And I’ll say right now, you have to have both of these things in order to work. The activism situation would be just as ineffective if it only ever focused on internal development and never addressed the second party involved in any significant way. But both of these things are not present in a lot of modern-day activism. The group they’re helping can do no wrong and doesn’t need to change its behavior at all in even the most minuscule of ways, and that’s the end of the conversation. It’s all the Bad Man’s fault, and we don’t need to address anything else.

I want to say it infantalizes [insert disadvantaged group here], but even that is too generous. People are okay with enforcing upon children the things they can do to be safer in a world that isn’t always safe. If anything, it idolizes [insert disadvantaged group here] as the Perfect Victims–The Good People Trodden Upon By the Man. You’re not going to deal with racism if you never actually address racist ideas, of course. But you’re never going to deal with racism if you never address what black people can do about it either. And, no, I don’t mean “Black people should step up and tell the White Man how racist he is more often!” That’s what activists are doing now, and it’s all they’re doing. I’m not saying they should stop, I’m saying they need more balance. I mean: “Black people should ask themselves what they can do, independent of the White Man, that could possibly make things better.”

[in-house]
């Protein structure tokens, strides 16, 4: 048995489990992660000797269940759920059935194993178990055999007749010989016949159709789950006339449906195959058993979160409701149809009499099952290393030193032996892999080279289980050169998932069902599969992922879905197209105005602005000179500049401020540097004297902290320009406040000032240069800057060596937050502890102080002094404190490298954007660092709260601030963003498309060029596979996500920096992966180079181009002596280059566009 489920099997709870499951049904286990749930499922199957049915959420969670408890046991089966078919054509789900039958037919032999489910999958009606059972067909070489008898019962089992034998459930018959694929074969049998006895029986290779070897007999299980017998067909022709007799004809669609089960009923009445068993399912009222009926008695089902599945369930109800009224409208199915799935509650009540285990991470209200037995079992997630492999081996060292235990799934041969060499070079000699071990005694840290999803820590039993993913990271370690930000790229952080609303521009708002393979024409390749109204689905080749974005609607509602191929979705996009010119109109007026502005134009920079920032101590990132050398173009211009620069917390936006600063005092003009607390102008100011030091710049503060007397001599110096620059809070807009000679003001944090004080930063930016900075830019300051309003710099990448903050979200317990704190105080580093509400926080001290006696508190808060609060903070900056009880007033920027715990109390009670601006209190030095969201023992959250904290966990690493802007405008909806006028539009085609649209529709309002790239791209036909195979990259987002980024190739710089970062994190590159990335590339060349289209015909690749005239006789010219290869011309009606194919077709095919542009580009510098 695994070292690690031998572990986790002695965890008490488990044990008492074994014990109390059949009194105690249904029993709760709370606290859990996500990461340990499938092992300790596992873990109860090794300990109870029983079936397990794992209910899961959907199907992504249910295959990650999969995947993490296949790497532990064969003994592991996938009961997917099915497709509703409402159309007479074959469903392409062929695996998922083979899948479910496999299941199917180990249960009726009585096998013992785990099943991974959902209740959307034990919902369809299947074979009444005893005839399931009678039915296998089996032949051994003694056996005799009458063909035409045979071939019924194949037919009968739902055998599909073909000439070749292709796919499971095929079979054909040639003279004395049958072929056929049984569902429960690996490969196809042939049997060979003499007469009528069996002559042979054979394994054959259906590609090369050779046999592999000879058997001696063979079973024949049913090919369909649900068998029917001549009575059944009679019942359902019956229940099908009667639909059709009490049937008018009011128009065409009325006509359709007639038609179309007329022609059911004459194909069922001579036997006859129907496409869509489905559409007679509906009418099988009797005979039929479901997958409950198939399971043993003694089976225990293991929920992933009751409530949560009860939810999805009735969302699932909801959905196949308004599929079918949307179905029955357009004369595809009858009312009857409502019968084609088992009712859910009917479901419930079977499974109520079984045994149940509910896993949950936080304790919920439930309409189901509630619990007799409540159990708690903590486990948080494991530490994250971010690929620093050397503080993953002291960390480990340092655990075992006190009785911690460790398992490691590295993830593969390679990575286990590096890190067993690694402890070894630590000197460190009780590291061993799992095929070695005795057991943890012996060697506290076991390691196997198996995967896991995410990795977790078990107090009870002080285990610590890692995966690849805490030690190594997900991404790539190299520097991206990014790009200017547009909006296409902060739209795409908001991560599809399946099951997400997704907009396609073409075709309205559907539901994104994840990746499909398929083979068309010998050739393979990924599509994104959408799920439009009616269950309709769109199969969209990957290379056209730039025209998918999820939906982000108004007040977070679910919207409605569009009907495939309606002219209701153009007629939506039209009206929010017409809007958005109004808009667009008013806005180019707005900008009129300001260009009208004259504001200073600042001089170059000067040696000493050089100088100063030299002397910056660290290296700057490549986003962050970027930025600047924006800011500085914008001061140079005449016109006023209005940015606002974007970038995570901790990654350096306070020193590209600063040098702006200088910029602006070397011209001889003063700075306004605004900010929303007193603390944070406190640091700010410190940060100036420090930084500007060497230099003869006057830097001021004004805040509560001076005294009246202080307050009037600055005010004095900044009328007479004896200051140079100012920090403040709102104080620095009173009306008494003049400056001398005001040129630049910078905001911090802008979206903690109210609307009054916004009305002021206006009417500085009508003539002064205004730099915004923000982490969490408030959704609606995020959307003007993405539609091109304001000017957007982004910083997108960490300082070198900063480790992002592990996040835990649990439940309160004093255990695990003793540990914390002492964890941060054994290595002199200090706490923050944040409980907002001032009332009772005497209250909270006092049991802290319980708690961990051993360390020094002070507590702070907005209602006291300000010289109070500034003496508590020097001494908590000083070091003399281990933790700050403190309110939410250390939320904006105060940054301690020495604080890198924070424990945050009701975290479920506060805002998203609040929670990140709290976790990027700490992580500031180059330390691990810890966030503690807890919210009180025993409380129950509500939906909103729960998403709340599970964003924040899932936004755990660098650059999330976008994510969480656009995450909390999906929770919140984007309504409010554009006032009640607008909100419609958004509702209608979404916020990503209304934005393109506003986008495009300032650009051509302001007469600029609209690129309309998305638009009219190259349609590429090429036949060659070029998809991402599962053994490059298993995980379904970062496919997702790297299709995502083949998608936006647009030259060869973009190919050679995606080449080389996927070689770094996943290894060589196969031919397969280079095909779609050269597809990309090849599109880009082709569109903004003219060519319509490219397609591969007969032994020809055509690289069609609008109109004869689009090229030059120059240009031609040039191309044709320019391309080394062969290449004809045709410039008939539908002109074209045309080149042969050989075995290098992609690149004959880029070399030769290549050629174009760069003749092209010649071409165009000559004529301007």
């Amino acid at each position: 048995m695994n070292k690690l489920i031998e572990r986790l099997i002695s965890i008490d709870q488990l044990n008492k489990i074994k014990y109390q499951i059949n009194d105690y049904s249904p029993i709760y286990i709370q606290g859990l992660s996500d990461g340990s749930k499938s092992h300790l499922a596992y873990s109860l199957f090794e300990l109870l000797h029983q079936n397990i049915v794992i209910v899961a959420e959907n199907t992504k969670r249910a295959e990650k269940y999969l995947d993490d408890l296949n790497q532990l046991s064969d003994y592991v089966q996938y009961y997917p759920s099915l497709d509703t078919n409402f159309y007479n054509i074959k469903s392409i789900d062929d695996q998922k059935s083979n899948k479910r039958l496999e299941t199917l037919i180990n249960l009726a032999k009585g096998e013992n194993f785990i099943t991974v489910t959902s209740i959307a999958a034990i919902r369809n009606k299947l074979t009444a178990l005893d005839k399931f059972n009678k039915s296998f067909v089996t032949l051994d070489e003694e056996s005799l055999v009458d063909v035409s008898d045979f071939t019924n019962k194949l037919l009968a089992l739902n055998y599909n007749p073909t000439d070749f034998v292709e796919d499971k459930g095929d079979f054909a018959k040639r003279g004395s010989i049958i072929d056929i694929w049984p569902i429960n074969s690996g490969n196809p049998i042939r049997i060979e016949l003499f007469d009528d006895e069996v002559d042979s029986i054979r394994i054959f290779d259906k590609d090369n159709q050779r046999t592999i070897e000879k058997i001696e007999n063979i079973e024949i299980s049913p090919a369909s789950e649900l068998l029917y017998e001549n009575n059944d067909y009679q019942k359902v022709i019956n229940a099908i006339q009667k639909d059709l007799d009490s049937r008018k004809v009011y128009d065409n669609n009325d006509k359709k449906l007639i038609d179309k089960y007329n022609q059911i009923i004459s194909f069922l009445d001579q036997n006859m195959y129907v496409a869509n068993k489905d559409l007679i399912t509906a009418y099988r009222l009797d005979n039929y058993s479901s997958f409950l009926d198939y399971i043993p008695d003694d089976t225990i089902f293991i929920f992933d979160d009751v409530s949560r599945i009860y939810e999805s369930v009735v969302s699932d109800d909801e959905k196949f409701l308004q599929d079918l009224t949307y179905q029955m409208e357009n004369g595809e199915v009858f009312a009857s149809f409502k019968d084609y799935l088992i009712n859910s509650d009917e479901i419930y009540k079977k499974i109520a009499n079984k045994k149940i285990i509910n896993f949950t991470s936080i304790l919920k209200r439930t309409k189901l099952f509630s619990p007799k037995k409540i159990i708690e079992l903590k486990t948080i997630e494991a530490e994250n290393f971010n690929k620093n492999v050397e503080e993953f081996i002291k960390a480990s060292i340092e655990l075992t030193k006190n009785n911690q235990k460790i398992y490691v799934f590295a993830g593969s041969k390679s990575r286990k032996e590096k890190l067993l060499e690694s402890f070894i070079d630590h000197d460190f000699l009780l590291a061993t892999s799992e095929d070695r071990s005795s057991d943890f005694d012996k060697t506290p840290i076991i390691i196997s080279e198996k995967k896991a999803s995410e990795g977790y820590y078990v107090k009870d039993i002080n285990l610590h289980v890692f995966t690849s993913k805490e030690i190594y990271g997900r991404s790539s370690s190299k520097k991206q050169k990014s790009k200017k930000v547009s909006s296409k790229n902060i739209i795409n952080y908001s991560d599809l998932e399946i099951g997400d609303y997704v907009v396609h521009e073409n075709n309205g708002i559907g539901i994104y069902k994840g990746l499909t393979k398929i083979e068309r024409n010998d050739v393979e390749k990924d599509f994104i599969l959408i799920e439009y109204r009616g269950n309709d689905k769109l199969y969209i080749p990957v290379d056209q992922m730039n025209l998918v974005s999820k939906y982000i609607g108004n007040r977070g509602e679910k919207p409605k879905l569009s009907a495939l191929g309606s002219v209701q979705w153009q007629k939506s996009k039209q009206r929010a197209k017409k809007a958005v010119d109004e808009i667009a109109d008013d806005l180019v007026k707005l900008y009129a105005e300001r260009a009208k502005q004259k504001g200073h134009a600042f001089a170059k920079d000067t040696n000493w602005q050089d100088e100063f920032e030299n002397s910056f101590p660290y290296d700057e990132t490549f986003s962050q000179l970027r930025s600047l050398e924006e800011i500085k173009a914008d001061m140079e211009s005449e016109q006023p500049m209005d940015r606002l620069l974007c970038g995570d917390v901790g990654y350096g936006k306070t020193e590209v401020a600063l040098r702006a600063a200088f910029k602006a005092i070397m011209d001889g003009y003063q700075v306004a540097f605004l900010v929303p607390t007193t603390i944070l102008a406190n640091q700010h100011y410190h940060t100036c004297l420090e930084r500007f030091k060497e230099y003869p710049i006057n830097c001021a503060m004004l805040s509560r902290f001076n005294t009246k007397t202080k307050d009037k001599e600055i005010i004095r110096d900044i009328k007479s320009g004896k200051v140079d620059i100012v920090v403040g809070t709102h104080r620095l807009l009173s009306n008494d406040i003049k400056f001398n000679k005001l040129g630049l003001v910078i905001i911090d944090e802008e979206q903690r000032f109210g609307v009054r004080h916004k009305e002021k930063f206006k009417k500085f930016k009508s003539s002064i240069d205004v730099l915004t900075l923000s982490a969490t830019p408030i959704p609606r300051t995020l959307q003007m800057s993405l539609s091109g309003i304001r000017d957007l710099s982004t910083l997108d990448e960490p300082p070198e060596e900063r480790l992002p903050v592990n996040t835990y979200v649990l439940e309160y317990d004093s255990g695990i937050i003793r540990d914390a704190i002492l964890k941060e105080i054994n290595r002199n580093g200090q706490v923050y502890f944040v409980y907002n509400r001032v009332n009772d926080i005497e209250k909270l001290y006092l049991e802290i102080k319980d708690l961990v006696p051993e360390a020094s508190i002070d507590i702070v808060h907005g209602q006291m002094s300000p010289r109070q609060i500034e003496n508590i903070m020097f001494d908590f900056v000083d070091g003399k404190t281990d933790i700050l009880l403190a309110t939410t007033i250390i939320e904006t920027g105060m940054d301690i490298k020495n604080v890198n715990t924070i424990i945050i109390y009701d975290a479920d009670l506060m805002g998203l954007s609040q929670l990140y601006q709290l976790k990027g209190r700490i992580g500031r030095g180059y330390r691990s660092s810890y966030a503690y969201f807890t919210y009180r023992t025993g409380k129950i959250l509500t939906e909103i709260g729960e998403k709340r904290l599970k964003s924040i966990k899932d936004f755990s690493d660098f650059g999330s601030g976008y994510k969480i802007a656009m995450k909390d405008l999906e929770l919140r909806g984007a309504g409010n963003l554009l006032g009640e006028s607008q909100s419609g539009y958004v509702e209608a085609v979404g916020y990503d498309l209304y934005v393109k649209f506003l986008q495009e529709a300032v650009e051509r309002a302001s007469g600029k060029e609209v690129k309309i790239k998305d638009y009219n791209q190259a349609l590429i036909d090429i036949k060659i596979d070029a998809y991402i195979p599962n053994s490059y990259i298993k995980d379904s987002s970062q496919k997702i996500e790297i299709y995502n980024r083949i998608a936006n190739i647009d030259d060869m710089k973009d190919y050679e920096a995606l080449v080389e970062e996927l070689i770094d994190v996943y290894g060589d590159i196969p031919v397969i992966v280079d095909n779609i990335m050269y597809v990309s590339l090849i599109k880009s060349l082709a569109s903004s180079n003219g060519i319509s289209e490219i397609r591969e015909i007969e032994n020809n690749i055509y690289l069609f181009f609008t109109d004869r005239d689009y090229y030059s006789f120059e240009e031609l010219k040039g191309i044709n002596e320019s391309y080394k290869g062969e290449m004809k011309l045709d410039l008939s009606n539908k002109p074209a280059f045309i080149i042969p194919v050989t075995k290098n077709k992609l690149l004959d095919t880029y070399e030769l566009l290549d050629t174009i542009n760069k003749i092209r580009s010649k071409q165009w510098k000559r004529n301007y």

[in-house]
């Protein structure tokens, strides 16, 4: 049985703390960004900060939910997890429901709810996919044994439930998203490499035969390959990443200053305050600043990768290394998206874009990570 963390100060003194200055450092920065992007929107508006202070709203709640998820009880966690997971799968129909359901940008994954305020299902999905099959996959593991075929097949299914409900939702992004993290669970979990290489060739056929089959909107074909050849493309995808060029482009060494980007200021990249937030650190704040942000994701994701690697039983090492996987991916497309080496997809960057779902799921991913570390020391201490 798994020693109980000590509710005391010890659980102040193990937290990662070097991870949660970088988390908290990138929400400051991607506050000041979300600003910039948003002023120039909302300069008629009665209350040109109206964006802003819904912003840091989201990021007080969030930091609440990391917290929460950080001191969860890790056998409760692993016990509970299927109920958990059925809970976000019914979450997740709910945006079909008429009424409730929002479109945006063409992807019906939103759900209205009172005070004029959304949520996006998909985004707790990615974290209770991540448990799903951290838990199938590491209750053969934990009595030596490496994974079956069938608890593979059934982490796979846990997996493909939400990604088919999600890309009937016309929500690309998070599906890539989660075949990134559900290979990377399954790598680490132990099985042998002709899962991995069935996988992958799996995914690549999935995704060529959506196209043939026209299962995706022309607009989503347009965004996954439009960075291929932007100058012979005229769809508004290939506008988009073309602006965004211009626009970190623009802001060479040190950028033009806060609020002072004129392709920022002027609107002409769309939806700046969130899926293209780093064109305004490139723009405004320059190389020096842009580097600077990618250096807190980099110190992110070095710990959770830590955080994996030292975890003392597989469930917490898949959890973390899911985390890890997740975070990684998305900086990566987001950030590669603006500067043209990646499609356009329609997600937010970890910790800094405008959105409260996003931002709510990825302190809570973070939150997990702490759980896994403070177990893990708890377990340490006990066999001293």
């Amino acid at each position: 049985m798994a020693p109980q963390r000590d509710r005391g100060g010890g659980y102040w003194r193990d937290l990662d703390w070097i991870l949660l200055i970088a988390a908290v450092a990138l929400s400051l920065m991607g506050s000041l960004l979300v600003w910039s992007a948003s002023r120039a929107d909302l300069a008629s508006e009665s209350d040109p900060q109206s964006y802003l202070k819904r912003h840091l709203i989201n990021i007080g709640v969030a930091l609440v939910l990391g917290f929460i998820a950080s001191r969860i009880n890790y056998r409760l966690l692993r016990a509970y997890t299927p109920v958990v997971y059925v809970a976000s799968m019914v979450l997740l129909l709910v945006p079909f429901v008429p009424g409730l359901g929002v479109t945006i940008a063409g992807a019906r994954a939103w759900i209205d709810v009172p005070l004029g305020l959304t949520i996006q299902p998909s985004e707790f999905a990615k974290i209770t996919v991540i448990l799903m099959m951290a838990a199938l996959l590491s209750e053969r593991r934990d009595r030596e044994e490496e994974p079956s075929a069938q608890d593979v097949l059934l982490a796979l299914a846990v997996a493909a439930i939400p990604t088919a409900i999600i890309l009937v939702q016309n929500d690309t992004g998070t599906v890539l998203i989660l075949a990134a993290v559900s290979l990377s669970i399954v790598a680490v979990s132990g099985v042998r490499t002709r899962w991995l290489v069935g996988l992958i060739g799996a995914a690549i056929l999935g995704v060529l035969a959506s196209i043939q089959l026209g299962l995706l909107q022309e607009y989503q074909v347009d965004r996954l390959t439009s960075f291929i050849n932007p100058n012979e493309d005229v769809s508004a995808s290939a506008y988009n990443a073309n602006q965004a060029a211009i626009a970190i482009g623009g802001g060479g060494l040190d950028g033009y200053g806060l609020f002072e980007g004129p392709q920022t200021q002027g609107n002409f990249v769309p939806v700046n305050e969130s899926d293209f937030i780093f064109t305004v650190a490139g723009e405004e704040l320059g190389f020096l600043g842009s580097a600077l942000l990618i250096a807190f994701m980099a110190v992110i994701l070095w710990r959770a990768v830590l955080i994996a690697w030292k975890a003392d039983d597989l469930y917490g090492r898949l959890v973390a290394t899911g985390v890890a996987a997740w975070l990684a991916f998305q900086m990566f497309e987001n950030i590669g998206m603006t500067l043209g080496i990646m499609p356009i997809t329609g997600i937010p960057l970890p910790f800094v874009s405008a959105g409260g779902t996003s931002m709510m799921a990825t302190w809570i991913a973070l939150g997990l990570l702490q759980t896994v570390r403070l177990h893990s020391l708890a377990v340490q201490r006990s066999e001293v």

You can really replace black/white with any perceived-to-be-victim/perceived-to-be-victimizer groups, by the way. This is not just a race thing.

Social progress is a two-way street. One group should not be doing all the work while the other one just stands aside and yells at them for not doing all the work good enough. Sometimes, compromises need to be made. Sometimes common ground needs to be granted as opposed to painting people as eternally opposed to each other. When people insist that [insert disadvantaged group here] doesn’t have to do anything to better its own situation, it oftentimes not only discourages what would in many cases be self-improvement, but it also perpetuates their victimization. That is the exact opposite of what you want to happen!